Data and Storage

# Plan for today

Today, we'll learn how computers store information ("data"). We'll also learn how we can manipulate data in code.

# Bits

• Recall: transistors are on or off (two states)
• Use binary (base 2) instead of decimal (base 10)
• "Bit": 0 or 1 (off/on)
• Equivalent to digit in decimal
• How many numbers can we store with 1 bit? 2? 10?

 Decimal 0 Binary 0

# Bytes and Words

• Individual bits aren't that useful
• Solution: group 8 bits together into bytes
• Optimized to handle bytes instead of bits
• Group 4 or 8 bytes together to make a word
• Number of bits the CPU reads from memory at a time
• Part of the architecture

# Representing Data: Characters

• Plain text uses ASCII (a numbering system for characters)
• Recall: ASCII art
• Each character is represented by one byte (8 bits)
• Unicode
• Used for representing "special" characters and emojis
• Controlled by The Unicode Consortium
• Represented with two bytes (65,536 combinations)
• Unicode Consortium controls emojis - lots of controversy over which emojis to make official
• Words are just a sequence of characters (computers use ASCII when possible)

# Representing Data: Integers

• Represented with one computer word (32 or 64 bits)
• Problems with 32 bits:
• Not enough options to label all computers in the world
• Gangnam Style "overflow"

• Adding integers in binary is exactly like adding integers in decimal
• Examples:
`0101 (5) + 0111 (7)`
`0101 (5) + 1011 (11)`
`0111 (7) + 0011 (3)`

# Representing Data: Real Numbers

• Usually called doubles
• Represented with one computer word
• Much like scientific notation (IEEE Floating Point)
• Keeps track of the sign, the exponent, and the fractional part
• Idea: 7.5 can be represented as
`1.875*2^2`
• Tradeoff: fixed number of bytes means not perfectly precise

# Lots of Bytes

• Fact: 2^10 is 1024 (about 1000)
• 1 kilobyte (KB) = 1024 bytes
• About the size of a 1000 character (200-250 word) paper
• Measures emails and text documents (each email is about 2KB)
• 1 megabyte (MB) = 1024KB (about 1 million bytes)
• MP3 audio is about 1 MB per minute
• Used to measure audio clips and image sizes
• 1 gigabyte (GB) = 1024MB (about 1 billion bytes)
• 1 hour of video is about 2GB
• Used to measure video sizes and computer storage space
• 1 terabyte (TB) = 1024GB (about 1 trillion bytes)
• Used to measure computer storage space
• Sometimes used in the context of "big data", along with petabytes (1024TB)

# Storage space practice

Word ProblemsSolution
Alice has 600 MB of data. Bob has 700 MB of data. Will it all fit on Alice's 2 GB thumb drive?
Alice has 100 small images, each of which is 500 KB. How much space do they take up overall in MB?
Your ghost hunting group is recording the sound inside a haunted Stanford classroom for 20 hours as MP3 audio files. About how much data will that be, expressed in GB?

# Megabytes vs. Mebibyte

• Marketers like to interpret a megabyte as 1 million bytes (less memory to make)
• Mebibyte is the actual 1024 * 1024 bytes

# Data Compression

• Compression involves storing information using fewer bytes
• Lossless vs. lossy compression
• Original data
• 12000, 12002, 12006, 12007, 12010, 12006, 12005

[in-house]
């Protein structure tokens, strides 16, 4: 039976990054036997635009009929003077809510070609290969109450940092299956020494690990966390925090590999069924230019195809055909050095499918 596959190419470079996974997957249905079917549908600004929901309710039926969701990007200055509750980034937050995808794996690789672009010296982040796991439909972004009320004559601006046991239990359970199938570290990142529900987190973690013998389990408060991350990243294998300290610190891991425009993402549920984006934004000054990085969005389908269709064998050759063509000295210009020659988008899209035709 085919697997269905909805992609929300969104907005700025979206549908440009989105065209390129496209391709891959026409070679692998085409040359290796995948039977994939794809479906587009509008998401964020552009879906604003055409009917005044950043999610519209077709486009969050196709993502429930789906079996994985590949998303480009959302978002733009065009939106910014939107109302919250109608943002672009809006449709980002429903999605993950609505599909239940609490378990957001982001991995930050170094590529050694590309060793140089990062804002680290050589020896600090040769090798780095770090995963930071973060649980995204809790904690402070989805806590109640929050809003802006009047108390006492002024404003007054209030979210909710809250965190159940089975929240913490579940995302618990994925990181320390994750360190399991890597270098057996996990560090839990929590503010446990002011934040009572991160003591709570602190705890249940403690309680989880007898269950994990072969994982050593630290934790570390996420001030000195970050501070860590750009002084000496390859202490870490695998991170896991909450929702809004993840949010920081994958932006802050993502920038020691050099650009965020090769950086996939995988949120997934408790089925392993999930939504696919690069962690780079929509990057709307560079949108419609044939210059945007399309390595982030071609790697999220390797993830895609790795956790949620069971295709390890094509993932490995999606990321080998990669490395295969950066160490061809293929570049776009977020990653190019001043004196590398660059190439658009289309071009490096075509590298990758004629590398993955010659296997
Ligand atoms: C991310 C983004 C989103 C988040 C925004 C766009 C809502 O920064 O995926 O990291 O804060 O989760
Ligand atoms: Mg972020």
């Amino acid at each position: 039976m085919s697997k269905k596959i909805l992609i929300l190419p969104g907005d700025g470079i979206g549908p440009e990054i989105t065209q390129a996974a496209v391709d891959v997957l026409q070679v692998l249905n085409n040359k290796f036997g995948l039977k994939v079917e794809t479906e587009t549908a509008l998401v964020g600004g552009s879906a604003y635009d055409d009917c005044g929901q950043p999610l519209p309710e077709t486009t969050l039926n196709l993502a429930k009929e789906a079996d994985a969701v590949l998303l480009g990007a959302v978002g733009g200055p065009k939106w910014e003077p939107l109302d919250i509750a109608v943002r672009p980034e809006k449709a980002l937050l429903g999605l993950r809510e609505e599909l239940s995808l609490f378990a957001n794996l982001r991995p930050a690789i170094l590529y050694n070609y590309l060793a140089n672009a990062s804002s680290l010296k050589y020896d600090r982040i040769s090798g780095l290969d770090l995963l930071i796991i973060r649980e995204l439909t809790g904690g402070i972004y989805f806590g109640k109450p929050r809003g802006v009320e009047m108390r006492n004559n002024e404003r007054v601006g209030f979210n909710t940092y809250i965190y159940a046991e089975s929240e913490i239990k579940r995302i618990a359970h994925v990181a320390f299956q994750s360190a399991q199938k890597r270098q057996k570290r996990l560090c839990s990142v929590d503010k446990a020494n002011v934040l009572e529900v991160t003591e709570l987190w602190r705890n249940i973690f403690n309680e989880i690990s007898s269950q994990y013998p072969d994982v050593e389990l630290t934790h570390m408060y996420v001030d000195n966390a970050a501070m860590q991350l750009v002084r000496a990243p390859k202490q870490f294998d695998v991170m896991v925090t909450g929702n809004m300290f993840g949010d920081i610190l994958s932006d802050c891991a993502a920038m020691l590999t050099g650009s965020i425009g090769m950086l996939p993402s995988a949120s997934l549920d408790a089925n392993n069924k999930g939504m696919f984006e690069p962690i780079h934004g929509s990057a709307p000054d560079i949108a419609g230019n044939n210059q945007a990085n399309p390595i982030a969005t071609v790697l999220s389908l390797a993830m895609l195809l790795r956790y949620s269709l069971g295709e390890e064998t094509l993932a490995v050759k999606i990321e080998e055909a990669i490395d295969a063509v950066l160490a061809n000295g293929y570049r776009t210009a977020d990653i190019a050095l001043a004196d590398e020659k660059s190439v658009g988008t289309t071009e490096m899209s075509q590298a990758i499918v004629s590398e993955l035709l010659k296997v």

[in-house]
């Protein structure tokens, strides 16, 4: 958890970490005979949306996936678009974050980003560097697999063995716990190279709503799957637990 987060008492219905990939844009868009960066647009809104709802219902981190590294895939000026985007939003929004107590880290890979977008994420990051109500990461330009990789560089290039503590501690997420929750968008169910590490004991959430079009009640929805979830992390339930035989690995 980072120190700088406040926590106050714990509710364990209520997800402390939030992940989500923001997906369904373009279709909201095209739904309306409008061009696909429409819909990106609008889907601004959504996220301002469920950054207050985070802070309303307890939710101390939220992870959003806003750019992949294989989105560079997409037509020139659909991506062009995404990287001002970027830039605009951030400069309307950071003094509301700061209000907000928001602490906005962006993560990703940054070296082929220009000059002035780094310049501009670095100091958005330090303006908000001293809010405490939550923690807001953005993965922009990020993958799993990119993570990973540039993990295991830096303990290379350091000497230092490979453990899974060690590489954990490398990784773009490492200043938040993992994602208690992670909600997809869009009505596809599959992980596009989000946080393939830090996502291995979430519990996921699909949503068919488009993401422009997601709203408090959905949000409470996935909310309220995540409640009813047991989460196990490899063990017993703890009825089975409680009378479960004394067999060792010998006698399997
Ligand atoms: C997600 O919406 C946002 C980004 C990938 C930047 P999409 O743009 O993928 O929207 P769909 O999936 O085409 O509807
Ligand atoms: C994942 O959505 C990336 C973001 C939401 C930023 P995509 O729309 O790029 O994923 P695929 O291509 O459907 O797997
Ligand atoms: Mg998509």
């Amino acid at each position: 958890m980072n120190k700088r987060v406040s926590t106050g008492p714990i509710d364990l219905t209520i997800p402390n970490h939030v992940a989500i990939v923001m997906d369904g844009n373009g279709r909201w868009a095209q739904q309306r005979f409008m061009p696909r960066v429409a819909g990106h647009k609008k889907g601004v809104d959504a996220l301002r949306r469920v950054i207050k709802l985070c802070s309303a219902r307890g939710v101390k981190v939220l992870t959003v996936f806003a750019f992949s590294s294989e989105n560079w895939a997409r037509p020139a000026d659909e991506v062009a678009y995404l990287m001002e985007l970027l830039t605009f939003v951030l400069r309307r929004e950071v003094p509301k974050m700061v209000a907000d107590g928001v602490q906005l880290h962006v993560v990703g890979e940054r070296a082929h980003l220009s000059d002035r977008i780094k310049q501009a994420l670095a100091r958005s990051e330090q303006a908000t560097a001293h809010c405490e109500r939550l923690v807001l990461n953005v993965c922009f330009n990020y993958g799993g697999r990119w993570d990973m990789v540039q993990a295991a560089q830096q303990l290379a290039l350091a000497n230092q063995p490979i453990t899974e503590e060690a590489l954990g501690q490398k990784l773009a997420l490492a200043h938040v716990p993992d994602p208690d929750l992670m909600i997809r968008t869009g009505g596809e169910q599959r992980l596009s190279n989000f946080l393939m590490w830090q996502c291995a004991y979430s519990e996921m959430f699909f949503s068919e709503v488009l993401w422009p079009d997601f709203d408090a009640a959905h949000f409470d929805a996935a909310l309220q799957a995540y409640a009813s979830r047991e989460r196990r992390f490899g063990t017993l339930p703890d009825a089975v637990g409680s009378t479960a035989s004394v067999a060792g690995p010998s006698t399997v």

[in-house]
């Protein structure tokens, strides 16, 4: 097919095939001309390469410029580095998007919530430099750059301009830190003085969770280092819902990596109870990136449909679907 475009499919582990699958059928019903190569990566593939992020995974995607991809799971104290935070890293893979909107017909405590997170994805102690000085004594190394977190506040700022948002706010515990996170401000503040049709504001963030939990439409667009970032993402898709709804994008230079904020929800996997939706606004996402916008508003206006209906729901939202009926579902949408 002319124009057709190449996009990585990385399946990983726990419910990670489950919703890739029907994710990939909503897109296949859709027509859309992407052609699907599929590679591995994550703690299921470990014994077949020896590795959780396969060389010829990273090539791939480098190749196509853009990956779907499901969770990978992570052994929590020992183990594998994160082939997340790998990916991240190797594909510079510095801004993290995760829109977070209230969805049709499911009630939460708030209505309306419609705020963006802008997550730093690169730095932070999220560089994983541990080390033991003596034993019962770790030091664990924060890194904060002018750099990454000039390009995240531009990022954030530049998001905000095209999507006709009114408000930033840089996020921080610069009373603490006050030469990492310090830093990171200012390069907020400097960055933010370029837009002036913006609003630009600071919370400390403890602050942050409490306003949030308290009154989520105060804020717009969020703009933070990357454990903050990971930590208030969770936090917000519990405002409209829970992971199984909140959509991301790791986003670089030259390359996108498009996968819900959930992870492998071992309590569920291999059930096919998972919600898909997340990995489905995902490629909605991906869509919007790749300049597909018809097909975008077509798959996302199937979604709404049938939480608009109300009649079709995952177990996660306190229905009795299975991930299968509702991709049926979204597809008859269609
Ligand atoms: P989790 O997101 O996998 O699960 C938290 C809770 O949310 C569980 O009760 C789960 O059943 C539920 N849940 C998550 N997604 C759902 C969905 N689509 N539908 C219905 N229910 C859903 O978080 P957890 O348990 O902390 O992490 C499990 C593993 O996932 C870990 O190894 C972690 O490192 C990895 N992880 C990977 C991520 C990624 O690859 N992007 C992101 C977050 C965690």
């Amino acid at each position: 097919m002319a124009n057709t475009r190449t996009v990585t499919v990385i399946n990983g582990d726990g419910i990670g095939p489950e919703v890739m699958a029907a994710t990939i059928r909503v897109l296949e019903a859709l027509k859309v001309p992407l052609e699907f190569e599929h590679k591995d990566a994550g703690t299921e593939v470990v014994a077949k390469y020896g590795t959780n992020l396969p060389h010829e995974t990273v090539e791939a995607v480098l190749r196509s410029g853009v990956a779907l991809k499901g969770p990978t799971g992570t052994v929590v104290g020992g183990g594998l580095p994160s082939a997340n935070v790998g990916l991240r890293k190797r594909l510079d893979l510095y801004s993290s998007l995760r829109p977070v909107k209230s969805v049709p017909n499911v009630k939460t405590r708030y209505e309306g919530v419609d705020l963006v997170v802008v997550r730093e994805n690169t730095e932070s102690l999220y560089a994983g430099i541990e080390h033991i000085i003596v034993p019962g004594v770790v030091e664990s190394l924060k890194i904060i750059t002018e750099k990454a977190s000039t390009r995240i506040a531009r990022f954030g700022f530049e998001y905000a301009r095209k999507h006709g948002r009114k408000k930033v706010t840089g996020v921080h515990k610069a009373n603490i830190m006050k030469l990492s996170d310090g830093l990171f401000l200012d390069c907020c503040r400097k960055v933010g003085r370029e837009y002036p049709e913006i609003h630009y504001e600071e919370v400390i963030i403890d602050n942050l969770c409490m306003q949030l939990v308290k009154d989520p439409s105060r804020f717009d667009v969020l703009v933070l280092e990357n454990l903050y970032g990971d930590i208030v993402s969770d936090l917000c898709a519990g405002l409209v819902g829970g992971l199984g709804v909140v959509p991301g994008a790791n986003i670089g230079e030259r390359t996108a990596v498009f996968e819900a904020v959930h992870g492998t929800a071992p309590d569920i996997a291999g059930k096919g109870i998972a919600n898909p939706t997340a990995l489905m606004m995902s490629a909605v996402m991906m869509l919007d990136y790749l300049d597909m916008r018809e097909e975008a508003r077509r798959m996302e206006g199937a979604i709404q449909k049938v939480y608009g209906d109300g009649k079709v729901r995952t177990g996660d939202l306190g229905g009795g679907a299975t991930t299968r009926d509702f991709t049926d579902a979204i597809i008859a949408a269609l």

• One potential lossless scheme - store differences:
• 12000, +2, +4, +1, +3, -4, -1
• One potential lossy scheme: store every other number
• 12000, (xxx), 12006, (xxx), 12010, (xxx), 12005
• Recreated data: 12000, (12003), 12006, (12008), 12010, (12007), 12005

# Huffman Compression

• Lossless text compression
• Idea: not every letter is used equally
• Give each character a custom encoding
• More frequent characters get shorter encodings, z and q get encodings longer than a byte
• Note: computers are fastest at reading at the byte level
Character ASCII value ASCII (binary) Huffman (binary)
`' '` ` 32` `00100000` `           10`
`'a'` ` 97` `01100001` `       0001`
`'b'` ` 98` `01100010` `    0111010`
`'c'` ` 99` `01100011` `     001100`
`'e'` `101` `01100101` `         1100`
`'z'` `122` `01111010` `  00100011010`

Source: Marty Stepp

# Other compression schemes

Scheme Lossless vs. Lossy? Medium Notes
MP3 Lossy Audio 10x less space, but still sounds good
JPEG Lossy Images Free and open source;
very widely used and supported
GIF and PNG Lossless Images PNG is a little bit better;
mostly used for non-photographs

# Lossy Compression

The image on the right has been extremely compressed, taking up about 29% of the space as the image on the left.

# Announcements

• A note on the readings (they're optional)
• First homework due tomorrow
• Thanks to Shreya for covering Thursday's lecture!
• Please email Shreya and me if you need any accommodations

# Code: Variables

• Variable: a name for a piece of memory
• Quickly change code output
• Store value for easy access
• Name (`myName`) without spaces and value (`"Ashley Taylor"`)
• Change value with an equals (`=`) sign

# Code: Getting input

• Input keyword: `prompt`
• The argument is the question you ask the user

# A very fancy calculator

• Variables can store numbers too
• Math operations work as normal: `+ - * /`
• Use `=` to store the result

# You try it!

• Write code to ask the user for two numbers, then print their sum.
• Hint: `parseInt("4")` gives you the number 4

# Conclusions

• Computers store data in bits using binary.
• Collections of bits are more useful for communicating information.
• Different types of information are stored differently. Data can be compressed to maximize storage space.
• We can label places in memory using variables.